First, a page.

Tour operator Exodus Travels published a new report on 10MAY highlighting the positive impact travel has on creating new relationships and building community based on survey results of 2,000 Americans.
“For many of us, our most cherished moments in life are not tied to individual places, events, or activities, but instead, are about people—those we have built into our lives already and others who are brought our way by chance and fortuitous encounters. Similarly, when it comes to moving about the planet, so often it’s the memories of those we meet on these journeys that linger with us most over time and distance,” Exodus wrote.
Travel = Connectivity and even Romance
According to the survey (commissioned through OnePoll), 77 per cent of Americans questioned have made lifelong friendships when travelling, while 23 per cent met their spouse on a trip, one third (33 per cent) reported a “vacation romance,” and a quarter (25 per cent) met their current best friend on a trip. Some didn’t even need to make it to their destination to find romance —three in 10 respondents have dated someone they met on a plane.
While the vast majority of respondents believe travel can strengthen existing bonds (71 per cent), and that the right travel companion can make or break a trip (69 per cent), 49 per cent also report having taken a “life-changing” solo trip in the past. 20 per cent who have taken a solo trip note they find it easier to meet people when they’re travelling solo and 71 per cent sharing that they’ve met someone on a trip who gave them a new perspective or has since changed their lives.
“What makes a trip unforgettable?” asks Robin Brooks, Marketing Director at Exodus Travels. “The unexpected appreciation from locals when you traveled so far because you want to know their them and their culture. And the tales of family, history, and dreams unearthed by strangers-turned-newfound-friends over a shared meal—so often it’s these moments that conjure lasting memories, whether we are building a ‘just for now’ or new forever-relationship, or sowing the seeds of cross-cultural understanding that will impact our personal worldview for years to come.”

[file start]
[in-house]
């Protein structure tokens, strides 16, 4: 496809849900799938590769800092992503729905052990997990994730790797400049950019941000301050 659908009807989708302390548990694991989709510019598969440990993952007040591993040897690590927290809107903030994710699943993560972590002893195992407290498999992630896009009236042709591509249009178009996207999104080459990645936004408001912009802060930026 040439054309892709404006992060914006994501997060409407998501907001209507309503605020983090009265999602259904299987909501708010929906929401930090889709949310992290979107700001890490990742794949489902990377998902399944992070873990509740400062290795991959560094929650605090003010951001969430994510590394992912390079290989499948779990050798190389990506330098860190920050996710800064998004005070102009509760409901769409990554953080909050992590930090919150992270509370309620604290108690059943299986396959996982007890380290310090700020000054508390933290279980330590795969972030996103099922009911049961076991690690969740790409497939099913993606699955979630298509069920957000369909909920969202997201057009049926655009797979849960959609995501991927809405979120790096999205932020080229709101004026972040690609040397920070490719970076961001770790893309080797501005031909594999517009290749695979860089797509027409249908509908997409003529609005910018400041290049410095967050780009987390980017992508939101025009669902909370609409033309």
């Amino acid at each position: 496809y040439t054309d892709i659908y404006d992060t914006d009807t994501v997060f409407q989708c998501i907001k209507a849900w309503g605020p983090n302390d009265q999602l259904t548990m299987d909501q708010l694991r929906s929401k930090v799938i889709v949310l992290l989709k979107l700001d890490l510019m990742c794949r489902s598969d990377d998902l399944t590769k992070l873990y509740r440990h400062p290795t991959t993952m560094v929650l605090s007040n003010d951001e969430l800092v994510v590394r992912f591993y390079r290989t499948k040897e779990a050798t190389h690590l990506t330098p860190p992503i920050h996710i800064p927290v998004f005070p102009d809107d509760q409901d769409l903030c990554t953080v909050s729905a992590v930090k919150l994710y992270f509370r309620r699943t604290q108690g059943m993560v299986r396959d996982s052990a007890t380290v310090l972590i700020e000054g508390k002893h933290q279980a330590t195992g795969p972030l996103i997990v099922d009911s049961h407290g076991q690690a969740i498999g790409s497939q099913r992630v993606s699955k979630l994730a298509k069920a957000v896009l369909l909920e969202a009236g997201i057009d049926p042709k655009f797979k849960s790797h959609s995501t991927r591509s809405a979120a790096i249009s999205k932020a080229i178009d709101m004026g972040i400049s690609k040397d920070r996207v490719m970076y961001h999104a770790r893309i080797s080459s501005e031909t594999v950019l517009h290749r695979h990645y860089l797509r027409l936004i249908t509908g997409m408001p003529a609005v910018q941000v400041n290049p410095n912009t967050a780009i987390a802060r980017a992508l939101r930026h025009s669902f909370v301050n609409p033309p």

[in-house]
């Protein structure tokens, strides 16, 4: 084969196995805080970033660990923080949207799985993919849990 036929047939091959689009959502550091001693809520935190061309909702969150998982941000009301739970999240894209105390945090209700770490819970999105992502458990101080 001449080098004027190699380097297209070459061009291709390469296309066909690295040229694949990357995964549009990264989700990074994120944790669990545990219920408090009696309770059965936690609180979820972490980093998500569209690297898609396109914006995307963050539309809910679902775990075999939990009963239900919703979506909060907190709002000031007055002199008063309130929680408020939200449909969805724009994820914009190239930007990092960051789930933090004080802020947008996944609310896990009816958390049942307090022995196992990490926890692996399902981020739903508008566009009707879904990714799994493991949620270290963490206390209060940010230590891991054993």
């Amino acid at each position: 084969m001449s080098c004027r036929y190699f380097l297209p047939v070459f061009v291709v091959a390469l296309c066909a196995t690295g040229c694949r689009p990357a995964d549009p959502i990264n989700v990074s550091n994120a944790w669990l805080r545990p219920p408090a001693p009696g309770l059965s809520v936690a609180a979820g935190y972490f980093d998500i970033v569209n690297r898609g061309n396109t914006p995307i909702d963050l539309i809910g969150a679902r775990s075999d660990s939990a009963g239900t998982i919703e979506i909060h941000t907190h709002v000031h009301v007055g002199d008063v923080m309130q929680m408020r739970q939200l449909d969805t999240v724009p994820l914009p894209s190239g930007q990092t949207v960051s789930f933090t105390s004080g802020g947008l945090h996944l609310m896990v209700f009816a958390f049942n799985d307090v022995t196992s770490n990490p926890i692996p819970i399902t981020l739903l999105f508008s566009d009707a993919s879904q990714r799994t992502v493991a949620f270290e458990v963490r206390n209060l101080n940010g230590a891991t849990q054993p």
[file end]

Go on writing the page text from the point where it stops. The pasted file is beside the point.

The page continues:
When asked what they are looking forward to when they start travelling again, 44 per cent said having new experiences and seeing friends, family, or other loved ones, while 442 per cent said seeing new destinations.
What Works Best?
What is the best approach for those ready to socialize? Several suggestions appeared at the top of the survey list: participation in a variety of activities (31 per cent argue this strategy works); followed by participation in group tours or hotel events (tied at 28% per cent); engagement in sports, active hobbies, and other physical activities (27 per cent); or even just time at a bar or restaurant (26 per cent say this has led to new friendships).